Having a rough time adjusting after being diagnosed, I've been through so much that last couple of months I've kinda been a wreck. Just didn't know if there was any support groups out there, I've always been the type of person to give someone the short off my back if there in need. I'm trying to stay positive and make the best out of the situation but it seems impossible , I've never heard of it till now nor did my family have history of it, is it really hereditary ?? Or is it stress ?

Views: 162

Comment by JeffreySF on July 13, 2014 at 3:31pm
Comment by Tallgirl on July 13, 2014 at 8:09pm

I just learned that my great grandpa had a toupee, and that two males in his downline plus me currently have alopecia. Also, relatives have had diabetes, asthma and arthritis, and borderline lupus. Now...read this and Jeffrey's link above (including support groups in your area), then tell us what you think and feel!

Genetic studies lead to alopecia areata breakthrough

Trolling nearly 1 million polymorphic SNP markers in an alopecia areata genome-wide association study (GWAS) revealed genes shared with three other autoimmune diseases — type 1 diabetes, rheumatoid arthritis, and celiac disease. This discovery holds the promise that emerging therapies for those other diseases will prove effective in treating alopecia areata.


Angela M. Christiano, PhD: ‘Our studies demonstrate proof-of-concept that these drugs may also have efficacy in alopecia areata.’

Angela M. Christiano, PhD: ‘Our studies demonstrate proof-of-concept that these drugs may also have efficacy in alopecia areata.’

Angela M. Christiano, PhD: ‘Our studies demonstrate proof-of-concept that these drugs may also have efficacy in alopecia areata.’

Prominent alopecia areata investigator Angela M. Christiano, PhD, presented the results of this research during her presentation, “Basepairs to Bedside: Genetics and Immunology in Alopecia Areata,” at the Plenary session Friday. She collaborated with Columbia University immunologist Raphael Clynes, MD, PhD, in this research endeavor. Dr. Christiano is the Richard & Mildred Rhodebeck Professor in the departments of dermatology and genetics & development; vice chair and director of basic science research, department of dermatology; and director, Center for Human Genetics, Columbia University, New York.

“By our GWAS findings aligning with these other diseases, we were able to piggyback on the many studies that had already been done,” she said. “That enabled us to think of ways to interfere with the autoimmune process involved in alopecia areata.”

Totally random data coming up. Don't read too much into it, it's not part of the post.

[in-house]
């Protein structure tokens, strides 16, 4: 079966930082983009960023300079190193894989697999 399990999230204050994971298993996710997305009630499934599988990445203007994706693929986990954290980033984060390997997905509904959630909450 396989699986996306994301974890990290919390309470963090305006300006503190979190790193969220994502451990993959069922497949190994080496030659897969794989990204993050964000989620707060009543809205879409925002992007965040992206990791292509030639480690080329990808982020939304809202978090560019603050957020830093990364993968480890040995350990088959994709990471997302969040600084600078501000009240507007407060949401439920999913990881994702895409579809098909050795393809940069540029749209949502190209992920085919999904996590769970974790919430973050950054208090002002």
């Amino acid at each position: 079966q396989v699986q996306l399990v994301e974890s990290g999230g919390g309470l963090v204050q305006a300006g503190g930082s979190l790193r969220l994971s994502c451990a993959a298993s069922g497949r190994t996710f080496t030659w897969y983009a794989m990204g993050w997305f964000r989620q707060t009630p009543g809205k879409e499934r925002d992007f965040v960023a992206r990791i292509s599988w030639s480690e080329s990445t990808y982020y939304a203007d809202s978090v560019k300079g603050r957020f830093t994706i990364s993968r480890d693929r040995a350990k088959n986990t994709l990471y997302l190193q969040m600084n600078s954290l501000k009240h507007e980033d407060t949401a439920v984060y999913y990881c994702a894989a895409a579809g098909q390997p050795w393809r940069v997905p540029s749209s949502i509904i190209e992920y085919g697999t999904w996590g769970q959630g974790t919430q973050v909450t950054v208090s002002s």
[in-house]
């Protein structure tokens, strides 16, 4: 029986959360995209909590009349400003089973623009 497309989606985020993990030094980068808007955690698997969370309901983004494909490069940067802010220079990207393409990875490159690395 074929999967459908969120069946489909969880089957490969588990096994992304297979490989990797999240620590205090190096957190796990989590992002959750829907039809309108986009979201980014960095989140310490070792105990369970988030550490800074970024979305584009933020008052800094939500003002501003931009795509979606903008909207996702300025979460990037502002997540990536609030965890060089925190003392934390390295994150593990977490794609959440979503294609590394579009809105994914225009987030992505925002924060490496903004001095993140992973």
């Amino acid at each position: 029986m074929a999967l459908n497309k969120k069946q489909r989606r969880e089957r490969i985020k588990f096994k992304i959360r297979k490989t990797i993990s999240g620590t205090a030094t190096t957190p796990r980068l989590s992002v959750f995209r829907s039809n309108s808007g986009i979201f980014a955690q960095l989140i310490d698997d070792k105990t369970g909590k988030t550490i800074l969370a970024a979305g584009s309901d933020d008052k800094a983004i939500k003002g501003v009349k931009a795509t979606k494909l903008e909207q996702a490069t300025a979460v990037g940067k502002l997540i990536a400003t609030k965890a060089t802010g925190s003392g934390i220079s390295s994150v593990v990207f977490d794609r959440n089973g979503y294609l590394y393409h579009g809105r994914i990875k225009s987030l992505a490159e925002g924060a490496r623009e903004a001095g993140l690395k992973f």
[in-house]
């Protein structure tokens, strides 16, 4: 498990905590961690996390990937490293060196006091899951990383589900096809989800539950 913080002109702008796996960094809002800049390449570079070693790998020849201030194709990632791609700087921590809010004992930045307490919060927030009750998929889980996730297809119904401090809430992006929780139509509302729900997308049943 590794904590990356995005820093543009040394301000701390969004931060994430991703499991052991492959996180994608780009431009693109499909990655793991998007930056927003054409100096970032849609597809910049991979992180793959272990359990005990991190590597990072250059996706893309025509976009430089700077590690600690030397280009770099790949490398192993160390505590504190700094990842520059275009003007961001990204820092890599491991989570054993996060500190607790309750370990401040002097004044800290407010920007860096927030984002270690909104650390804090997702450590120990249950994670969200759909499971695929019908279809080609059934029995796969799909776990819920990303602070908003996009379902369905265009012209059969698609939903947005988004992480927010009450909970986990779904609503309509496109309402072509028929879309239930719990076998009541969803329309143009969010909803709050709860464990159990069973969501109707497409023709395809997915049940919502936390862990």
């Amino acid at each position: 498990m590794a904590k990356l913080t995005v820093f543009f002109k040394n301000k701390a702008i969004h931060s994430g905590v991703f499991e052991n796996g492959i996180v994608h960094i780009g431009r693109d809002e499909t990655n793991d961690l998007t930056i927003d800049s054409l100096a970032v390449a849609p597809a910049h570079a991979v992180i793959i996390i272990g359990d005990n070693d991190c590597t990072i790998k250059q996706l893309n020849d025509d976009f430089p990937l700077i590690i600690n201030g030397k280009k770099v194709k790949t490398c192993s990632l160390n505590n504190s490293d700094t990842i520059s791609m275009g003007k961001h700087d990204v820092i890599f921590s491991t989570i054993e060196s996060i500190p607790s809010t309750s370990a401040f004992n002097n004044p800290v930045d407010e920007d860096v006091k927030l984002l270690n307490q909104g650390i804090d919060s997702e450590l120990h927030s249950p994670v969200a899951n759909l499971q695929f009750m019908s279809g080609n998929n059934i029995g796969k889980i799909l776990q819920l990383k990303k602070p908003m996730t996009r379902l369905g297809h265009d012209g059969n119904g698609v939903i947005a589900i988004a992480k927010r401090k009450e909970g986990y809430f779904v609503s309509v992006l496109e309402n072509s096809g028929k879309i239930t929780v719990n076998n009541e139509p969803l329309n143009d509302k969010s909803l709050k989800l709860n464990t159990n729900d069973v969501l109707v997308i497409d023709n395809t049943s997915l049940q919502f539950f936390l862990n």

The process she referred to was the faulty upregulation of an immune signal that mistakes the hair follicle for an infected or dying cell, and therefore launches the release of cytotoxic T cells that attack the end organ. A key source for fueling those particular killer T cells in an autoimmune response is IL-15, and therefore, therapies could be aimed at blocking the IL-15 signal that sustains those killer T cells. Two FDA-approved small molecule drugs that interfere downstream in these signaling pathways include ruxolitimib, a JAK1/2 inhibitor, approved to treat the blood disorder myelofibrosis, and tofacitinib, a JAK3 inhibitor approved for the treatment of rheumatoid arthritis.

Drs. Christiano and Clynes conducted studies of ruxolitinib and tofacitinib in a mouse model of alopecia areata, even though neither of those drugs was developed for autoimmune disease of the skin. The research team studied the response of the C3H/HeJ mouse, a well-defined model for alopecia areata, by grafting affected tissue from the CeH/HeJ donor mouse and grafting it onto a group of recipient mice. Investigators then administered both drugs as a prevention strategy to one group of C3H/HeJ mice, and as a topical treatment of established disease in another group of C3H/HeJ mice that had lost their hair from the alopecia areata-grafted tissue. The preventively treated mice never lost their hair, and the topically treated mice with established disease experienced a regrowth of hair.

“We were very excited to find that both drugs restore hair growth in mice with established disease,” Dr. Christiano said. “Several drug companies are developing JAK inhibitors for a wide range of other disease indications. Our studies demonstrate proof-of-concept that these drugs may also have efficacy in alopecia areata.”